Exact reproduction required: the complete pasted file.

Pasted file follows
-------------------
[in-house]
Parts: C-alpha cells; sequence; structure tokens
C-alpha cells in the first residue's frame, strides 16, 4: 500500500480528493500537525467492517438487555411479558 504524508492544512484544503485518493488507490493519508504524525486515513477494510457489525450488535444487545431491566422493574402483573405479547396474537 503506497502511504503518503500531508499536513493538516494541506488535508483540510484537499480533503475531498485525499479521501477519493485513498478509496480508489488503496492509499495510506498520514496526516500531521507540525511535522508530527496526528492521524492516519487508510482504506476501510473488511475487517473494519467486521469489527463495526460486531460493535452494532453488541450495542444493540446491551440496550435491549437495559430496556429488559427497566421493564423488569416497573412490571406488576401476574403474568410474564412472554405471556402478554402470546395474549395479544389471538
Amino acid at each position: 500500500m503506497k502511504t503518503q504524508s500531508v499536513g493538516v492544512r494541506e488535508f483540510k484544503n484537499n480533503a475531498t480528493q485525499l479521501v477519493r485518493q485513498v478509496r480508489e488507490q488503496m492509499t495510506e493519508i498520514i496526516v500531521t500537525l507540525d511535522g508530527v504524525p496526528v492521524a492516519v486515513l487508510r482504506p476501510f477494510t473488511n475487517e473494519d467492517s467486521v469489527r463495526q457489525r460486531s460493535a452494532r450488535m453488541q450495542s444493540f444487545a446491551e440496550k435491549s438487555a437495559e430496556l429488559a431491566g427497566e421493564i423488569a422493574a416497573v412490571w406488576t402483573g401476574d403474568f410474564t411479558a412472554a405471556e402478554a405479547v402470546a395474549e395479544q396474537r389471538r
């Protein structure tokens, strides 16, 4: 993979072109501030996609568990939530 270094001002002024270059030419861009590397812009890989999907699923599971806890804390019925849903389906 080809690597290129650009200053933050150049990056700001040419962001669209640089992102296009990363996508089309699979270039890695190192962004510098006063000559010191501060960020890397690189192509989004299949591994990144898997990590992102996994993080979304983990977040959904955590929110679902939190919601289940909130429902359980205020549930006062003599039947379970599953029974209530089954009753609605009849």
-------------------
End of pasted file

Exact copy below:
[in-house]
Parts: C-alpha cells; sequence; structure tokens
C-alpha cells in the first residue's frame, strides 16, 4: 500500500480528493500537525467492517438487555411479558 504524508492544512484544503485518493488507490493519508504524525486515513477494510457489525450488535444487545431491566422493574402483573405479547396474537 503506497502511504503518503500531508499536513493538516494541506488535508483540510484537499480533503475531498485525499479521501477519493485513498478509496480508489488503496492509499495510506498520514496526516500531521507540525511535522508530527496526528492521524492516519487508510482504506476501510473488511475487517473494519467486521469489527463495526460486531460493535452494532453488541450495542444493540446491551440496550435491549437495559430496556429488559427497566421493564423488569416497573412490571406488576401476574403474568410474564412472554405471556402478554402470546395474549395479544389471538
Amino acid at each position: 500500500m503506497k502511504t503518503q504524508s500531508v499536513g493538516v492544512r494541506e488535508f483540510k484544503n484537499n480533503a475531498t480528493q485525499l479521501v477519493r485518493q485513498v478509496r480508489e488507490q488503496m492509499t495510506e493519508i498520514i496526516v500531521t500537525l507540525d511535522g508530527v504524525p496526528v492521524a492516519v486515513l487508510r482504506p476501510f477494510t473488511n475487517e473494519d467492517s467486521v469489527r463495526q457489525r460486531s460493535a452494532r450488535m453488541q450495542s444493540f444487545a446491551e440496550k435491549s438487555a437495559e430496556l429488559a431491566g427497566e421493564i423488569a422493574a416497573v412490571w406488576t402483573g401476574d403474568f410474564t411479558a412472554a405471556e402478554a405479547v402470546a395474549e395479544q396474537r389471538r
């Protein structure tokens, strides 16, 4: 993979072109501030996609568990939530 270094001002002024270059030419861009590397812009890989999907699923599971806890804390019925849903389906 080809690597290129650009200053933050150049990056700001040419962001669209640089992102296009990363996508089309699979270039890695190192962004510098006063000559010191501060960020890397690189192509989004299949591994990144898997990590992102996994993080979304983990977040959904955590929110679902939190919601289940909130429902359980205020549930006062003599039947379970599953029974209530089954009753609605009849």